Medicinal cannabis petition presented

A medicinal cannabis petition was presented to parliament today.

RNZ: Alex Renton’s mum presents reform petition to Parliament

A woman whose son died of severe epilepsy has presented a petition with more than 15,000 signatures to Parliament, urging the government to make medicinal cannabis more readily available.

Rose Renton’s 19-year-old son Alex Renton died in Wellington Hospital last year, after suffering from status epilepticus – an acute, prolonged epileptic seizure.

Part of his treatment before his death was medicinal cannabis, which Mrs Renton said provided him with some relief, but was given to him too late.

A report by Wellington Hospital specialists said the oil had no effect on his underlying seizures, and medical staff never saw any improvement.

There’s a range of products becoming available and it was a gamble that the one chosen may make a difference. There was no time nor any easy ability to try alternatives.

But Mrs Renton said Alex had died peacefully.

“A lot of those drugs that were so heavily layered over the months leading up to his death were taken off and drastically reduced and the [cannabis] oil doses were increased.”

The process to acquire the oil and get approval to use it was drawn out and far from easy, Mrs Renton said.

Medicinal cannabis was only granted after a long battle with medical staff for backing, and after 43 other drugs had failed.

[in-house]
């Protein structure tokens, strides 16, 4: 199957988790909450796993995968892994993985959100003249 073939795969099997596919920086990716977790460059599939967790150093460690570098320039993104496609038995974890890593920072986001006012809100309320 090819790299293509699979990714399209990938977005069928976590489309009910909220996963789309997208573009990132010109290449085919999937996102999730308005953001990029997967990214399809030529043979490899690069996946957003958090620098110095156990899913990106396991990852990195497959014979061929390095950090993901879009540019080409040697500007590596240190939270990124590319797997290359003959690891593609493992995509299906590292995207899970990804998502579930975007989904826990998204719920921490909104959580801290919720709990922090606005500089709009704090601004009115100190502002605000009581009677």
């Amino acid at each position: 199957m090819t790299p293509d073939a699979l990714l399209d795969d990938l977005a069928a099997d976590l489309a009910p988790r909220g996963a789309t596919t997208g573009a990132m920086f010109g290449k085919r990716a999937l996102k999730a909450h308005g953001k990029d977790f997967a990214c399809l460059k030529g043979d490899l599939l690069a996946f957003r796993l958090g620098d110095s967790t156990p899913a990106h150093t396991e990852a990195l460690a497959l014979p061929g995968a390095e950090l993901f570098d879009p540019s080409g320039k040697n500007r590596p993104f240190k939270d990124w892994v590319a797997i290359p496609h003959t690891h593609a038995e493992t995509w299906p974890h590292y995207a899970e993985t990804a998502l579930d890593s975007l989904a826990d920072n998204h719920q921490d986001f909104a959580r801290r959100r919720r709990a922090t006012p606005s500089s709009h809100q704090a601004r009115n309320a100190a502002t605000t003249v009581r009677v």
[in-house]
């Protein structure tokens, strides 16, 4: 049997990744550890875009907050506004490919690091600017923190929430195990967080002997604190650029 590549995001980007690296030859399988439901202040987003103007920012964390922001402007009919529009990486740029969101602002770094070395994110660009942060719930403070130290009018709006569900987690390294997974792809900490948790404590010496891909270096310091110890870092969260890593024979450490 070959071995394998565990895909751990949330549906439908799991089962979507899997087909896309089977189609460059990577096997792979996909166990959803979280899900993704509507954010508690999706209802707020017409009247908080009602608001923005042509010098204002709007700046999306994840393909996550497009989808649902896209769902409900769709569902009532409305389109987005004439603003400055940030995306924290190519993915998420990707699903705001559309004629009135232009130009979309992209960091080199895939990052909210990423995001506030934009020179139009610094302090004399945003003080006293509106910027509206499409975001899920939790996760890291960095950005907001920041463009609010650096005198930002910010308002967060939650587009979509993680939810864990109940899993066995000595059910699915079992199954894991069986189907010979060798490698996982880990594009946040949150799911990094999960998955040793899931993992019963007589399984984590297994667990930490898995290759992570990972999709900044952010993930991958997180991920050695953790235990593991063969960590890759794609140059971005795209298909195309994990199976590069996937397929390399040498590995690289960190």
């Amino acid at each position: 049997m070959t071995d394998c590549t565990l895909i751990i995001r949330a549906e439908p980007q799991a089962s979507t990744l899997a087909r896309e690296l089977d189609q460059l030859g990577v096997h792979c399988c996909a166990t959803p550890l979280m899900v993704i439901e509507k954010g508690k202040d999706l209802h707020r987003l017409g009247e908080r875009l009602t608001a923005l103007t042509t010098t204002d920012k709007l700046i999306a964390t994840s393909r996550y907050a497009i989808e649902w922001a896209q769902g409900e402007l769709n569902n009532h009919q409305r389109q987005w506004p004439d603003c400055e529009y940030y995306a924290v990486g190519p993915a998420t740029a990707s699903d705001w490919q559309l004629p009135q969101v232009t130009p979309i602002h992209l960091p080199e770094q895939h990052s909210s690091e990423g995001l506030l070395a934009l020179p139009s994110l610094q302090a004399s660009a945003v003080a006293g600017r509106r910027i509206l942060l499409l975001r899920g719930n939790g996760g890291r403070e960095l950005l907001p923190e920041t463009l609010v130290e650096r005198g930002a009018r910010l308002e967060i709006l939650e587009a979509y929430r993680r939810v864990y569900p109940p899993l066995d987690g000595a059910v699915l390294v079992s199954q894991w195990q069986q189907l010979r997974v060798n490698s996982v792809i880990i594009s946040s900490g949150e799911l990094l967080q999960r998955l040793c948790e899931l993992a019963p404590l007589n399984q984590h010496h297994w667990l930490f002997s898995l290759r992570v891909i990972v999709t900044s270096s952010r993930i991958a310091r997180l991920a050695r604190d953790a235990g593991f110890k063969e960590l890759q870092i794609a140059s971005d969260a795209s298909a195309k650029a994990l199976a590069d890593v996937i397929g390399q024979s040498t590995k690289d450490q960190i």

Keeping pressure on Parliament, along with overseas moves to more freedom to use medicinal cannabis overseas, may eventually get our Government to move with the times and for the needs of people who suffer.

 

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3 Comments

  1. Zedd

     /  13th October 2016

    good job Rose, keep the pressure on; 2017 coming

    Reply
  2. it was interesting to see Labour MP helping carry the boxes of petition forms (D O’connor) 🙂

    I say to ‘team Key’.. “Ignore it at your peril in 2017!” 😦

    Reply
  3. Kevin

     /  13th October 2016

    The underlining problem as I see it is that our drug laws are designed not to prevent harm but to prevent abuse. Hence all the hoops patients have to go through to get the medical cannabis they need.

    What the government should do is quit focusing so much on potential abuse and focus on preventing harm. That means streamlining the process to make obtaining medical cannabis more easy for doctors and their patients.

    Will this increase the risk of abuse? Definitely. But it’d also greatly reduce harm caused when sufferers aren’t allowed access to medicine that will give them relief.

    Reply

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